Ferrari has just revealed its latest range-topping, street-legal track weapon, the SF90 Stradale. Named after Scuderia Ferrari and honoring its 90th anniversary, it follows the LaFerrari in the pantheon of Maranello’s most powerful hypercars and marks a number of firsts for the company. It’s the first plug-in hybrid in Ferrari’s history and the SF90’s 679-horsepower twin-turbocharged 4.0-liter V-8 will also mark the first time a V-8 has powered Ferrari’s flagship. Its direct-injection gasoline engine and trio of electric motors team up for 1000 CV, or 968 horsepower, making it the most powerful Ferrari ever.
In another Ferrari first, each front wheel gets its own electric motor while the rear MGUK (motor generator unit, kinetic) is sandwiched between the engine and the eight-speed dual-clutch transmission, making the SF90 Stradale all-wheel drive.
Those two front motors can operate independently from each other, offering torque vectoring for improved track performance, and also without the help from the rear wheels, making the SF90 Stradale part-time front-wheel-drive in eDrive mode.
Ferrari notes eMode is “ideal for city centre driving or any other situation in which the driver wishes to eliminate the sound of the Ferrari V-8.“ We can’t imagine such a scenario, but it’s there.
The SF90 Stradale’s 7.9kWh battery allows up to 15 miles of all-electric propulsion at speeds up to 84 mph, but that’s not what a hypercar is all about, and eDrive is just one of four modes available. Hybrid allows for the gas engine to turn off when not needed and tries to maximize efficiency. Performance mode keeps the engine running to recharge the battery so that all power is available for spirited driving, and Qualify mode prioritizes power output over battery charging for all-out performance.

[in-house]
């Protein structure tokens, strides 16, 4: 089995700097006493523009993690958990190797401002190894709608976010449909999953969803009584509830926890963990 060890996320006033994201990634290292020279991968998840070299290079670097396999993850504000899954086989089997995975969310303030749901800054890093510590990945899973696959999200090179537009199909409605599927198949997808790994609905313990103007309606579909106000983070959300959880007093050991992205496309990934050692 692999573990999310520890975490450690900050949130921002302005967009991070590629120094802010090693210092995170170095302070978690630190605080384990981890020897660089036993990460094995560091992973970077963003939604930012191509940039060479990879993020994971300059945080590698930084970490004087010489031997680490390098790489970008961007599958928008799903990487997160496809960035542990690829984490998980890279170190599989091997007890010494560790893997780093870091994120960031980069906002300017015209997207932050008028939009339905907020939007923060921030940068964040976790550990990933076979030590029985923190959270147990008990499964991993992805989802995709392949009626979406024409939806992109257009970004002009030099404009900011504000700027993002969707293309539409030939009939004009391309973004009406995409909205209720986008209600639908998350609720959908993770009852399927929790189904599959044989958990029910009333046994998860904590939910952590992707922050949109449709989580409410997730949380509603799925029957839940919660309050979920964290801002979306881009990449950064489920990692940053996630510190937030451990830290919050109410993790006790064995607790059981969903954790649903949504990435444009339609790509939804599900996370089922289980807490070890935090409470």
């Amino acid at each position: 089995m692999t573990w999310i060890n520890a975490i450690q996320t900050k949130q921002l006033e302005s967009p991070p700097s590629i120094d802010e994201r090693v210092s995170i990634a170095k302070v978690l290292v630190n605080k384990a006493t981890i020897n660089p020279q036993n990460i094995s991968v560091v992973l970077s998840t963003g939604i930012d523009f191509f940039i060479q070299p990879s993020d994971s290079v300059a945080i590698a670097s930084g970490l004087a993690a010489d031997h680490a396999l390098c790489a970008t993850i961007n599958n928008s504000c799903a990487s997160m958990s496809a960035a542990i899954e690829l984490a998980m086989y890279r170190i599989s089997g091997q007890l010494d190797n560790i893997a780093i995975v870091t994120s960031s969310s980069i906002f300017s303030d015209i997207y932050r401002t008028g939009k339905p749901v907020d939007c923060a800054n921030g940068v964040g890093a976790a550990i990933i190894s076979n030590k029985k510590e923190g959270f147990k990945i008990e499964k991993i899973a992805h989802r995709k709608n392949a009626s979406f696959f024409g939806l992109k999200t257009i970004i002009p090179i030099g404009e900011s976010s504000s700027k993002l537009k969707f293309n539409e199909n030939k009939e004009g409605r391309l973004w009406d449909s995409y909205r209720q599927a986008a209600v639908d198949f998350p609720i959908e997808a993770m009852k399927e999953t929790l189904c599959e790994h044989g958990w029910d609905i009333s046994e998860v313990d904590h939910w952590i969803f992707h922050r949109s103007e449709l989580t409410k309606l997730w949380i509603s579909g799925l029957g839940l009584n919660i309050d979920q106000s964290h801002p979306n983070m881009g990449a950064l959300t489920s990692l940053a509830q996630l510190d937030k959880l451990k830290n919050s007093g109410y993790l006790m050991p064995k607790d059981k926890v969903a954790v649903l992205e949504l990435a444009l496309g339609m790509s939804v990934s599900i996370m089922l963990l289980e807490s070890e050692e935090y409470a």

Its track performance is aided by a host of race-inspired technology including a steering wheel that allows the driver to keep their hands on the wheel and use haptic feedback thumb controls to “control virtually every aspect of the car.” Its active aerodynamics package is also race-derived. It uses what Ferrari calls a “shut-off Gurney” that reduces drag at high speeds when downforce isn’t needed for braking or cornering, and it monitors vehicle parameters and driver input hundreds of times per second to know just when it should deploy. Top speed is a claimed 211 mph.
For the ultimate track experience, buyers can opt for the Assetto Fiorano specification, which adds Multimatic shocks, titanium springs and exhaust, high-downforce rear spoiler, a set of Michelin Pilot Sport Cup 2 tires, and replaces underbody and interior panels with carbon fiber. It knocks 66 pounds off the car for a curb weight of 3454 pounds. That means it’s hauling around just 3.5 pounds per horse. Combine that with all-wheel-drive launches and grippy Michelin tires and you’ll be treated with the kind of face-rearranging acceleration that will make plastic surgery obsolete. Ferrari claims 0–62 mph in 2.5 seconds and 0–124 mph in 6.7 seconds.
Filled with technical info and stats, Ferrari’s media release didn’t mention when or how many examples of the SF90 Stradale would be built, or how much each would cost. If history is any indication, expect the SF90 Stradale to go to fewer than 1000 lucky buyers but at a more affordable entry point than the LaFerrari.